Optical metrology is the science and technology concerning measurements with light. Such measurements can either target properties of light and light sources or properties of objects such as dimensions, distances and temperatures. There is no strict boundary between those fields, because often one uses measured properties of light not just to characterize a light source, but for other purposes – for example, optical frequency metrology is used for ultraprecise optical clocks.
Some examples of optical metrology are:
- Optical distance measurements with lasers can be based on, e.g., interferometers or measurements of the time-of-flight of light pulses. This is an example for dimensional metrology.
- Highly precise angular measurements are possible with autocollimators, particularly with electronic autocollimators based on lasers.
- Optical profilometers are widely used for measuring surface topographies, e.g. in semiconductor chip production and for the quality control in optical fabrication. Form metrology also uses various other kinds of instruments for measuring surface shape (contour) and surface roughness.
- Optical time-domain reflectometers are used for inspecting fiber-optic links – for example, finding faulty fiber splices or fiber connectors. Free-space reflectometers are used e.g. for characterizing thin-film optical devices.
- optical powers can be measured with photodiodes, thermal power meters, or other equipment. Optical irradiance and other illumination measurements can address either some pure physical quantity such as an optical intensity (power per unit area) (radiometry) or something like a perceived brightness (photometry). Integrating spheres are utilized for radiation emitted in a wide range of direction.
- Spectral optical properties are measured with devices like spectrographs or other spectrometers, wavemeters and self-heterodyne setups.
- Optical frequency metrology deals with high-precision measurements of optical frequencies. One can produce ultraprecise optical clocks, surpassing the performance of cesium atomic clocks.
- Optical temperature sensors may be based on the analysis of the thermal emission of hot bodies, or rely on the measurement of occupation probabilities for energy levels of atoms or molecules.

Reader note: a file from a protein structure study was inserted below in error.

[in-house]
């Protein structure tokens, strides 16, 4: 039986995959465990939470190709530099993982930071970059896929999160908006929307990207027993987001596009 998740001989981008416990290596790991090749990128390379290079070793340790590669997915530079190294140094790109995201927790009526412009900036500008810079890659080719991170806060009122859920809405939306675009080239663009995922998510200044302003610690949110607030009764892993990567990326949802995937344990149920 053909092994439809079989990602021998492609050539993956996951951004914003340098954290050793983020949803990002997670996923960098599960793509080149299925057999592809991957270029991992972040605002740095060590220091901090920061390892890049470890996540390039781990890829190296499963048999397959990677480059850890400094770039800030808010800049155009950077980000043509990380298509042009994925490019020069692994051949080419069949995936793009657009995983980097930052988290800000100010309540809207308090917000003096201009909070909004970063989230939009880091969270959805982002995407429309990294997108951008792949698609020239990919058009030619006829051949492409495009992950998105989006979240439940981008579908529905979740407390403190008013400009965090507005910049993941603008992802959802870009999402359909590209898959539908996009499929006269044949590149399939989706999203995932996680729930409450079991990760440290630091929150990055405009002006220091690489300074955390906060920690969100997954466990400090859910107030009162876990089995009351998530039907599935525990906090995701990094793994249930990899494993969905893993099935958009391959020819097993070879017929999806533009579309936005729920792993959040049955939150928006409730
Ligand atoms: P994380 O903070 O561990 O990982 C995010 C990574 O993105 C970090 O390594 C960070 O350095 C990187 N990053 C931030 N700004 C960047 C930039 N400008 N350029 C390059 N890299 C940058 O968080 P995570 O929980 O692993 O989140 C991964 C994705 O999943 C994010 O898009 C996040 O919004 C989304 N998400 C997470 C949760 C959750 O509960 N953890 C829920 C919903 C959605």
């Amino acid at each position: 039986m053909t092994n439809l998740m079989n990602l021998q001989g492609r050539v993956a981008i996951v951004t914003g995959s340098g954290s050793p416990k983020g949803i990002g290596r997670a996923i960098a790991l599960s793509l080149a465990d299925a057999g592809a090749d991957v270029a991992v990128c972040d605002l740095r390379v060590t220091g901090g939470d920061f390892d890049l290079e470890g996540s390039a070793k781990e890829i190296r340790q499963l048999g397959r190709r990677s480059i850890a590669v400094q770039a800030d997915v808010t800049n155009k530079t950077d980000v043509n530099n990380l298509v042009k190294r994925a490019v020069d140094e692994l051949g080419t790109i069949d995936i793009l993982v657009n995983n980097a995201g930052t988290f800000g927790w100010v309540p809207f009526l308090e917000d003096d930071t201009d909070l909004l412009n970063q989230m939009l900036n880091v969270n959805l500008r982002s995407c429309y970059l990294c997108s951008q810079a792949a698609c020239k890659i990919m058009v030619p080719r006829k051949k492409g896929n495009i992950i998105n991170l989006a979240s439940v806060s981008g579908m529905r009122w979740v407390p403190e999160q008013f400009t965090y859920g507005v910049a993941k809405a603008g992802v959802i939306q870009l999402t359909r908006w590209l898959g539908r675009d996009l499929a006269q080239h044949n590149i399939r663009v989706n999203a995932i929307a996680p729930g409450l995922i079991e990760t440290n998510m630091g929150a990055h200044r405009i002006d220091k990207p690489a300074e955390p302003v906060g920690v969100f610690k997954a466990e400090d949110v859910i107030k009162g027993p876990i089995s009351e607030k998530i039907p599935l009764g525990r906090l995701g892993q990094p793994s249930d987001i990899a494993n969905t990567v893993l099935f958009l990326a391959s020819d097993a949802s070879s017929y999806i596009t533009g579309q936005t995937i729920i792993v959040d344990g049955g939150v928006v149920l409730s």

- Fiber-optic temperature and strain sensors allow for distributed sensing, often of temperature and strain combined. They can be used, for example, for measurements in industrial processing plants, bridges and tunnels, buildings, oil and gas pipelines and power transmission lines.
Optical metrology uses a wide range of measurement instruments. For calibrating those, special calibration light sources are required, providing light with well-defined properties like optical power, luminance or wavelength, for example. For example, there are certain spectral lamps providing quasi-monochromatic light with a precisely defined wavelength.
Typical Qualities of Optical Metrology
Optical measurements are usually quite fast and suitable e.g. for in-process metrology, i.e., for monitoring industrial production processes.
Generally, optical measurements are non-destructive. Even very sensitive parts can be checked without touching them (non-contact methods), i.e., without a risk of damage.
Obviously, optical metrology becomes particularly challenging when extremely high precision is required. However, the magnitude of that challenge also depends on the circumstances. For example, particularly sophisticated metrology is required for characterizing very large optics. Some traditional techniques can they not be used or need to be specially adapted.
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See also: light, frequency metrology, optical clocks, interferometers, distance measurements with lasers, reflectometers, optical profilometers, laser noise, spectrometers, wavemeters, radiometry, photometry
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